Thursday, January 27, 2005

Not quite a Mariners Morsel, but still...

Weird tidbit of the day:

Looking at the site statistics for Mariners Morsels, one person viewed this blog after doing a Google search for "Photos of Jodi Mientkiewicz." Now, I don't know what's stranger -- that The Morsels is at the top of Google's search results for this (,GGLD:2004-48,GGLD:en&start=30&sa=N), or that someone actually clicked on the link when presented that result.

I'd vote for the Google search results as the most odd thing. All the more reason why they need to hire me on as a linguistic IT consultant. I've got a ka-jillion ideas on how to improve their search engine, and an IT background to boot. But the fact that Google combined two separate, completely unrelated blog entries, physically separated by a whole heck of a lot of words (let alone two subsequent blog entries) and established this as the top search result just baffles me. Especially since the Morsels is a Blogger site, owned by Google.

I don't mean to get fussy about Google, which still is by far my favorite search engine, but still.

And, no, I don't have any photos/pictures/video of Jodi Mientkiewicz on this web site. Nor do I plan on it. Other pictures will come at some point, but not of the type I'm sure some of you are looking for. I've got some cool pictures of Safeco and M's games there, though, and I'm willing to share them.

In case you're interested, here's a quick one:

Cotton Candy anyone?


At 1/27/2005 5:11 PM, Blogger (Deleted user) said...

Ggle stinks, PosiPaul! (I'm purposely misspelling the name.) Sure, it is all-encompassing and seems to know an awful lot about what you're searching for, but that's its entire problem. This next part taken from Ggle-Watch.org1. Google's immortal cookie:
Google was the first search engine to use a cookie that expires in 2038. This was at a time when federal websites were prohibited from using persistent cookies altogether. Now it's years later, and immortal cookies are commonplace among search engines; Google set the standard because no one bothered to challenge them. This cookie places a unique ID number on your hard disk. Anytime you land on a Google page, you get a Google cookie if you don't already have one. If you have one, they read and record your unique ID number.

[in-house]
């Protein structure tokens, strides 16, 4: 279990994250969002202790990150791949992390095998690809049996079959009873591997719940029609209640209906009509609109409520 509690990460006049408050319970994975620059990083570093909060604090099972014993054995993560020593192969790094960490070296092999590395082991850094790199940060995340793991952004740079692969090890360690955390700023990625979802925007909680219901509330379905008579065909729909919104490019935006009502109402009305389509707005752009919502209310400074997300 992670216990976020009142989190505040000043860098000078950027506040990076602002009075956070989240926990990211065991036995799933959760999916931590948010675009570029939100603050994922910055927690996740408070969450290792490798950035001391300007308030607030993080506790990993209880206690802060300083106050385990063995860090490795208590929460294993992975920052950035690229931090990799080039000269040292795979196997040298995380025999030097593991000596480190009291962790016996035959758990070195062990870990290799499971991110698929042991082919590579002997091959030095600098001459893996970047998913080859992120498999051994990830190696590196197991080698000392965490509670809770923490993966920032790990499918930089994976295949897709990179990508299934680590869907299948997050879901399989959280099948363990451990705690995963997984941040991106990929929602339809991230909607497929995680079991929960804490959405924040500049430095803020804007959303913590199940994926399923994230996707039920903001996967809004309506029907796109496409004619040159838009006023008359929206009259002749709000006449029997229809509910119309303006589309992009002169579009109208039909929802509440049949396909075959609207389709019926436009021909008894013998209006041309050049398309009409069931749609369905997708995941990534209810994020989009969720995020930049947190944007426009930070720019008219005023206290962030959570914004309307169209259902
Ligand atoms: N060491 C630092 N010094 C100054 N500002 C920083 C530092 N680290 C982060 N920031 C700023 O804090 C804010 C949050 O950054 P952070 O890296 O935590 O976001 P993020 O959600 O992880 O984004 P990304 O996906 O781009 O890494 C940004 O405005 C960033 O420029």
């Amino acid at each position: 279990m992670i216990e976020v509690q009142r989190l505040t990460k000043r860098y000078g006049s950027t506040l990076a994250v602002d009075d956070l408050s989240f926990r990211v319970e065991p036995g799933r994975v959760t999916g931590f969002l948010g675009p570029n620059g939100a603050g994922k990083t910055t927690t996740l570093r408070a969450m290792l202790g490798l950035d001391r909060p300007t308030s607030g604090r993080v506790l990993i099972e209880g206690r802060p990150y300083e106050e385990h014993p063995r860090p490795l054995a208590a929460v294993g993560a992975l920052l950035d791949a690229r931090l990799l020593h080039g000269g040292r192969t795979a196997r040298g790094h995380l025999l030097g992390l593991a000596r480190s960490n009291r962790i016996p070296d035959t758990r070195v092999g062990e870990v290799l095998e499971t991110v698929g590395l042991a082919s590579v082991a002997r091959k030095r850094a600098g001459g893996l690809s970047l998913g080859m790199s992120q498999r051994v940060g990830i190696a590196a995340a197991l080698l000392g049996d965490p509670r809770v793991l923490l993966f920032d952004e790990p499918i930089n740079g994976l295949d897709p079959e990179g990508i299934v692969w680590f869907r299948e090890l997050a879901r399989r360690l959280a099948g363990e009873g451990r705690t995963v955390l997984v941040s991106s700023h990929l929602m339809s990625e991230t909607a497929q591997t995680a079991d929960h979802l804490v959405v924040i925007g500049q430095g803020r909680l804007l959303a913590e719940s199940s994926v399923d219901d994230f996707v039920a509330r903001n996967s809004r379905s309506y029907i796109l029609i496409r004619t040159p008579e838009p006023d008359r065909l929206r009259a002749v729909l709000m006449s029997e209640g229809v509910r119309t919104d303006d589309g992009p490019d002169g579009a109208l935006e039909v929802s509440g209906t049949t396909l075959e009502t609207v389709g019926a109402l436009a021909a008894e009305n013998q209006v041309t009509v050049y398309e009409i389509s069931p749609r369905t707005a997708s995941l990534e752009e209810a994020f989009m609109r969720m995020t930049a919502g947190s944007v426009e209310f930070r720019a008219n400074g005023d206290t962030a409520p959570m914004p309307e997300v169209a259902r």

2. Google records everything they can:
For all searches they record the cookie ID, your Internet IP address, the time and date, your search terms, and your browser configuration. Increasingly, Google is customizing results based on your IP number. This is referred to in the industry as "IP delivery based on geolocation."

3. Google retains all data indefinitely:
Google has no data retention policies. There is evidence that they are able to easily access all the user information they collect and save.

4. Google won't say why they need this data:
Inquiries to Google about their privacy policies are ignored. When the New York Times (2002-11-28) asked Sergey Brin about whether Google ever gets subpoenaed for this information, he had no comment.

5. Google hires spooks:
Matt Cutts, a key Google engineer, used to work for the National Security Agency. Google wants to hire more people with security clearances, so that they can peddle their corporate assets to the spooks in Washington.

6. Google's toolbar is spyware:
With the advanced features enabled, Google's free toolbar for Explorer phones home with every page you surf, and yes, it reads your cookie too. Their privacy policy confesses this, but that's only because Alexa lost a class-action lawsuit when their toolbar did the same thing, and their privacy policy failed to explain this. Worse yet, Google's toolbar updates to new versions quietly, and without asking. This means that if you have the toolbar installed, Google essentially has complete access to your hard disk every time you connect to Google (which is many times a day). Most software vendors, and even Microsoft, ask if you'd like an updated version. But not Google. Any software that updates automatically presents a massive security risk.

7. Google's cache copy is illegal:
Judging from Ninth Circuit precedent on the application of U.S. copyright laws to the Internet, Google's cache copy appears to be illegal. The only way a webmaster can avoid having his site cached on Google is to put a "noarchive" meta in the header of every page on his site. Surfers like the cache, but webmasters don't. Many webmasters have deleted questionable material from their sites, only to discover later that the problem pages live merrily on in Google's cache. The cache copy should be "opt-in" for webmasters, not "opt-out."

8. Google is not your friend:
By now Google enjoys a 75 percent monopoly for all external referrals to most websites. Webmasters cannot avoid seeking Google's approval these days, assuming they want to increase traffic to their site. If they try to take advantage of some of the known weaknesses in Google's semi-secret algorithms, they may find themselves penalized by Google, and their traffic disappears. There are no detailed, published standards issued by Google, and there is no appeal process for penalized sites. Google is completely unaccountable. Most of the time Google doesn't even answer email from webmasters.

9. Google is a privacy time bomb:
With 200 million searches per day, most from outside the U.S., Google amounts to a privacy disaster waiting to happen. Those newly-commissioned data-mining bureaucrats in Washington can only dream about the sort of slick efficiency that Google has already achieved.


I couldn't say it better myself.


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